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Examination of factors contributing to early childbearing in Sub-Saharan Africa : using the findings from the South African demographic and health survey of 1998 and Zimbabwean demographic and health survey of 1999.

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Using South African and Zimbabwean Demographic and Health Surveys of 1998 and 1999 respectively, findings show that about 35% and 42% women between the ages 15-24 years had given birth at least once in South Africa and Zimbabwe respectively. Of these births, 26% and 32.2% occurred to South African and Zimbabwean women before they reached their 20th birthday respectively. In addition, these births among women between ages 15-24 account for 17% and 27% of the total births in South Africa and Zimbabwe. These are indeed high levels of early childbearing. It is because of these high levels of early childbearing that this dissertation aims to examine determinants contributing to early childbearing. To achieve this, two comparable data sources are analyzed, namely South African Demographic and Health Surveys (SADHS) of 1998 and Zimbabwean Demographic and Health Surveys (ZDHS) of 1999. The results from this dissertation show that major significant determinants contributing to early childbearing are the age of sexual debut; childhood place of residence; highest level of education attained; socio-economic status; and ethnicity and sex of household head. The results of this dissertation make an important contribution to the growing knowledge base of Sub-Saharan African early childbearing research. Its recommendations are based on the findings of the determinants contributing to high levels of childbearing, which can be used for planning and policy development towards adolescent fertility prevention.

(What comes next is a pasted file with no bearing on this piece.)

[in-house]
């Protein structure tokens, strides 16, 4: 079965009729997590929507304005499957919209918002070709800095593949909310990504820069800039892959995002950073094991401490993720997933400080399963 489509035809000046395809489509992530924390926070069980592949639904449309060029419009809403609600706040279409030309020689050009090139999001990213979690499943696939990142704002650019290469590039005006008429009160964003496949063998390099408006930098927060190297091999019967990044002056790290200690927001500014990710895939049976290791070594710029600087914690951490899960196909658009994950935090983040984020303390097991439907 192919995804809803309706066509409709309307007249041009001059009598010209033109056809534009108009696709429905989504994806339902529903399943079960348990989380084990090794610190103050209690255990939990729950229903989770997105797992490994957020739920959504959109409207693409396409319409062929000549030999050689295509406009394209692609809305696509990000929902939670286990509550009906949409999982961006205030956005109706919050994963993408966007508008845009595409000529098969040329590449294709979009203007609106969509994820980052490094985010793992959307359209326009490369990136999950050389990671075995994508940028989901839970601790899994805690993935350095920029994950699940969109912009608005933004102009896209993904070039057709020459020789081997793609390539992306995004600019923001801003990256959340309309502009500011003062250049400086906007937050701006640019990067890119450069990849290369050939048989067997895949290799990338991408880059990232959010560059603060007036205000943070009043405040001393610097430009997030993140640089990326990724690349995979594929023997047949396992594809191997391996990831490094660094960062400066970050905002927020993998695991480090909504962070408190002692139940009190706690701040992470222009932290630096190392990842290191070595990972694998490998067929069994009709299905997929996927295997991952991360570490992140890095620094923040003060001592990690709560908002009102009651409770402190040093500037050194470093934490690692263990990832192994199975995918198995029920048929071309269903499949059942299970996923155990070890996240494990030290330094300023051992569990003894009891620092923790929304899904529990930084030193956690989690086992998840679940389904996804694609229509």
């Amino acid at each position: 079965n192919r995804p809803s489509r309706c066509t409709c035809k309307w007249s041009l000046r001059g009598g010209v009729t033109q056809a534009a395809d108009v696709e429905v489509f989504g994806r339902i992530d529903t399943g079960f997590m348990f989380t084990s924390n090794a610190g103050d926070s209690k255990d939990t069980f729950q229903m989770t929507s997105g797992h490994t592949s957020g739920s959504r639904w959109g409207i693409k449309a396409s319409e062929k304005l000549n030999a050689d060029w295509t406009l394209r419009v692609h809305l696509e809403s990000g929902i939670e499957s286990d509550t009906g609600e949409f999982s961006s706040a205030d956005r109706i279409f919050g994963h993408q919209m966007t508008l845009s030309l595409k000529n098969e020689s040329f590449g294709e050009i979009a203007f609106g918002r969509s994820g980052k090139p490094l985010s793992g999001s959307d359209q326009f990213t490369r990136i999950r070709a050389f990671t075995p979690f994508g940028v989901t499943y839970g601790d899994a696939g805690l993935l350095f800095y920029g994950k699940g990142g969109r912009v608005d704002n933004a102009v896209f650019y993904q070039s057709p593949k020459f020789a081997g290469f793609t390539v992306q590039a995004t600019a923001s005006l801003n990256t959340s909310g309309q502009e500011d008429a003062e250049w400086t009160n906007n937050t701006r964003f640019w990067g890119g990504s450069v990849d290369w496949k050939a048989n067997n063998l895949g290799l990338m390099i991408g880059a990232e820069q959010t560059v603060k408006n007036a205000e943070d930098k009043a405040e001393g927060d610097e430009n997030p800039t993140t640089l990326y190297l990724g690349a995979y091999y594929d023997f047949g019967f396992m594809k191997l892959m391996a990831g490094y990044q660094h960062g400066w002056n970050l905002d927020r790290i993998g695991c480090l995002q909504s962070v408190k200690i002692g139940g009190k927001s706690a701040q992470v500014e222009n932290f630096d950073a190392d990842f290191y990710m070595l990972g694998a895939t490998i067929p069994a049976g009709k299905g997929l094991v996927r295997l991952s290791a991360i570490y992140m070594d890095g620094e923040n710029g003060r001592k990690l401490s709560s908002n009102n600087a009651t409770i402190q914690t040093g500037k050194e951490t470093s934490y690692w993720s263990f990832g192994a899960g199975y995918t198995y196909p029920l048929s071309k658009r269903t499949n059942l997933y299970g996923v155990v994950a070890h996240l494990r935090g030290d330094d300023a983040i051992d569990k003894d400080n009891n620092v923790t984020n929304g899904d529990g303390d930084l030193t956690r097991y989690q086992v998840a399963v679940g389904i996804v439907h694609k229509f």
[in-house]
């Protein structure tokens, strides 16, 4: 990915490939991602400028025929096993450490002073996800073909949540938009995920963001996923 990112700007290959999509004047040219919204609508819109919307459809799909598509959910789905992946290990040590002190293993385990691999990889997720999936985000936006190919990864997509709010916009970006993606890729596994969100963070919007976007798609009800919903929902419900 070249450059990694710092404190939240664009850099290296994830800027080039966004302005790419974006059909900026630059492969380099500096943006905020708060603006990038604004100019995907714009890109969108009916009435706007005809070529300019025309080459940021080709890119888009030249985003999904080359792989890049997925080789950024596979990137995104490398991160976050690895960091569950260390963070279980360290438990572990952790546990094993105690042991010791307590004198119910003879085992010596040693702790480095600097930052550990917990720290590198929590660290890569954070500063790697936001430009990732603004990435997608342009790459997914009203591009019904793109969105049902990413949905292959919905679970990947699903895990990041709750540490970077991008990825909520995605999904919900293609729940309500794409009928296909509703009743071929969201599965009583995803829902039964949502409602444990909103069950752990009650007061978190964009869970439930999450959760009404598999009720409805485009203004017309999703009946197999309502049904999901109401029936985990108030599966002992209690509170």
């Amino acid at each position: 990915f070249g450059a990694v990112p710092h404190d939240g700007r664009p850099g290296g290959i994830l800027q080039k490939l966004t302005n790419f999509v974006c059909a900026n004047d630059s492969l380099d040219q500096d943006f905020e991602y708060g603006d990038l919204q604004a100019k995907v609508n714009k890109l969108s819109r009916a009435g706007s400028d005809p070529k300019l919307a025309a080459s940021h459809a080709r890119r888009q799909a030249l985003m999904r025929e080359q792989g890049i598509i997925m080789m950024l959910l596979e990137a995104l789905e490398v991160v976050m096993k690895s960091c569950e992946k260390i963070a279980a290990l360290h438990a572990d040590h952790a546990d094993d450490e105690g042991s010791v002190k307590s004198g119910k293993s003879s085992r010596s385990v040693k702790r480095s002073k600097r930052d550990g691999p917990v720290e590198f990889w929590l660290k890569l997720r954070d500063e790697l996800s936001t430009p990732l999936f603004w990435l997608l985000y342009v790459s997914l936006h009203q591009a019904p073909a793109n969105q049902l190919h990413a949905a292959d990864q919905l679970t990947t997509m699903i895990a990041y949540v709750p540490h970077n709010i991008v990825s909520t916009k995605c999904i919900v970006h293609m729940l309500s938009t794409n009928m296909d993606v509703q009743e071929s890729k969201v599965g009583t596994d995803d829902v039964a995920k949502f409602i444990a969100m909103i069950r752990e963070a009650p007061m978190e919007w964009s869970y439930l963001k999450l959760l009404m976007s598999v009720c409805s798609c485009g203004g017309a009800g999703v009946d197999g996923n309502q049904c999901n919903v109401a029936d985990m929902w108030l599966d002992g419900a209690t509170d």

Thesis (M.A.)-University of KwaZulu-Natal, Durban.


Youth--Sexual behaviour--South Africa., Youth--Sexual behaviour--Zimbabwe., Teenage pregnancy--South Africa., Teenage pregnancy--Zimbabwe., Theses--Development studies.